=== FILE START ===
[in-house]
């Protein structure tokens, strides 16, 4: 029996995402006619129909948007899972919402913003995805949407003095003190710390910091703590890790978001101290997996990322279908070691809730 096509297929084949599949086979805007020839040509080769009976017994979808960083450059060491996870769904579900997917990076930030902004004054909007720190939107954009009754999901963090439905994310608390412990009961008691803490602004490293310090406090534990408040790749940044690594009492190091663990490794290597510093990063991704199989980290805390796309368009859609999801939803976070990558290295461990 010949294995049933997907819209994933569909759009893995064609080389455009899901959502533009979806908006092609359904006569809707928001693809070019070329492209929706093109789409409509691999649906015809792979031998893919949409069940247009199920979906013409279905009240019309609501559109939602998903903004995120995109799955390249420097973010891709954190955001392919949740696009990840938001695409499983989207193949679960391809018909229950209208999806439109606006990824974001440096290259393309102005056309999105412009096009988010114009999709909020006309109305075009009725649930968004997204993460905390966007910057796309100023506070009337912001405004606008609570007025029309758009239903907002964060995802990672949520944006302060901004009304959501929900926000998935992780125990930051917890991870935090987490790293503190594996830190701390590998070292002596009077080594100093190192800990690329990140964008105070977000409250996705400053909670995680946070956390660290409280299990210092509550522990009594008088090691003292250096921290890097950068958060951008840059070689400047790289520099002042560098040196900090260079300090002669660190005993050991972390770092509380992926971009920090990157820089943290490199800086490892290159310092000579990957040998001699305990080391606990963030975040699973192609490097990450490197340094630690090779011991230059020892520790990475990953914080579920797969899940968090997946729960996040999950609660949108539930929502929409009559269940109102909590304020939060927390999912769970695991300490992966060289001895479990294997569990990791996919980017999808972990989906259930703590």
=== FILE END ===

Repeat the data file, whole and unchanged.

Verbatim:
[in-house]
């Protein structure tokens, strides 16, 4: 029996995402006619129909948007899972919402913003995805949407003095003190710390910091703590890790978001101290997996990322279908070691809730 096509297929084949599949086979805007020839040509080769009976017994979808960083450059060491996870769904579900997917990076930030902004004054909007720190939107954009009754999901963090439905994310608390412990009961008691803490602004490293310090406090534990408040790749940044690594009492190091663990490794290597510093990063991704199989980290805390796309368009859609999801939803976070990558290295461990 010949294995049933997907819209994933569909759009893995064609080389455009899901959502533009979806908006092609359904006569809707928001693809070019070329492209929706093109789409409509691999649906015809792979031998893919949409069940247009199920979906013409279905009240019309609501559109939602998903903004995120995109799955390249420097973010891709954190955001392919949740696009990840938001695409499983989207193949679960391809018909229950209208999806439109606006990824974001440096290259393309102005056309999105412009096009988010114009999709909020006309109305075009009725649930968004997204993460905390966007910057796309100023506070009337912001405004606008609570007025029309758009239903907002964060995802990672949520944006302060901004009304959501929900926000998935992780125990930051917890991870935090987490790293503190594996830190701390590998070292002596009077080594100093190192800990690329990140964008105070977000409250996705400053909670995680946070956390660290409280299990210092509550522990009594008088090691003292250096921290890097950068958060951008840059070689400047790289520099002042560098040196900090260079300090002669660190005993050991972390770092509380992926971009920090990157820089943290490199800086490892290159310092000579990957040998001699305990080391606990963030975040699973192609490097990450490197340094630690090779011991230059020892520790990475990953914080579920797969899940968090997946729960996040999950609660949108539930929502929409009559269940109102909590304020939060927390999912769970695991300490992966060289001895479990294997569990990791996919980017999808972990989906259930703590």